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FEBS open bio

Ebselen induces reactive oxygen species (ROS)-mediated cytotoxicity in Saccharomyces cerevisiae with inhibition of glutamate dehydrogenase being a target.


PMID 24490132

Abstract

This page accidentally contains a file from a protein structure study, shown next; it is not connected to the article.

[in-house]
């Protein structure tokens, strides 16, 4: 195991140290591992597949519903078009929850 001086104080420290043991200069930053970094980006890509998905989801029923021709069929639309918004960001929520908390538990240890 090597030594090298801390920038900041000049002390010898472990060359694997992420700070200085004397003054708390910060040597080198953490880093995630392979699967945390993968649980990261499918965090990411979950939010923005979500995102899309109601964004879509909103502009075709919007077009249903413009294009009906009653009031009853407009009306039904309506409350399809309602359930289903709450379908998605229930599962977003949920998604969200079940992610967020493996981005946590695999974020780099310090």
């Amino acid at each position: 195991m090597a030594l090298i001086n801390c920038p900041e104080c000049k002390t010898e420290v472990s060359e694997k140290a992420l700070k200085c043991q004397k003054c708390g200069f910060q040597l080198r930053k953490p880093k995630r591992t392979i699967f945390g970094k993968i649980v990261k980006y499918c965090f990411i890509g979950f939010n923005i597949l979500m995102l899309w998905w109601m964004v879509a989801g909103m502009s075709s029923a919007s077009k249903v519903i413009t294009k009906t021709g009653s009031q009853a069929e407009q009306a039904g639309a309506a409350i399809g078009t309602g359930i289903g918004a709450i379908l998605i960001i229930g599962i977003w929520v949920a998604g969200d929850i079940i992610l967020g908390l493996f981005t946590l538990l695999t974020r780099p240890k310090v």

Ebselen is a synthetic, lipid-soluble seleno-organic compound. The high electrophilicity of ebselen enables it to react with multiple cysteine residues of various proteins. Despite extensive research on ebselen, its target molecules and mechanism of action remains less understood. We performed biochemical as well as in vivo experiments employing budding yeast as a model organism to understand the mode of action of ebselen. The growth curve analysis and FACS (florescence activated cell sorting) assays revealed that ebselen exerts growth inhibitory effects on yeast cells by causing a delay in cell cycle progression. We observed that ebselen exposure causes an increase in intracellular ROS levels and mitochondrial membrane potential, and that these effects were reversed by addition of antioxidants such as reduced glutathione (GSH) or N-acetyl-l-cysteine (NAC). Interestingly, a significant increase in ROS levels was noticed in gdh3-deleted cells compared to wild-type cells. Furthermore, we showed that ebselen inhibits GDH function by interacting with its cysteine residues, leading to the formation of inactive hexameric GDH. Two-dimensional gel electrophoresis revealed protein targets of ebselen including CPR1, the yeast homolog of Cyclophilin A. Additionally, ebselen treatment leads to the inhibition of yeast sporulation. These results indicate a novel direct connection between ebselen and redox homeostasis.

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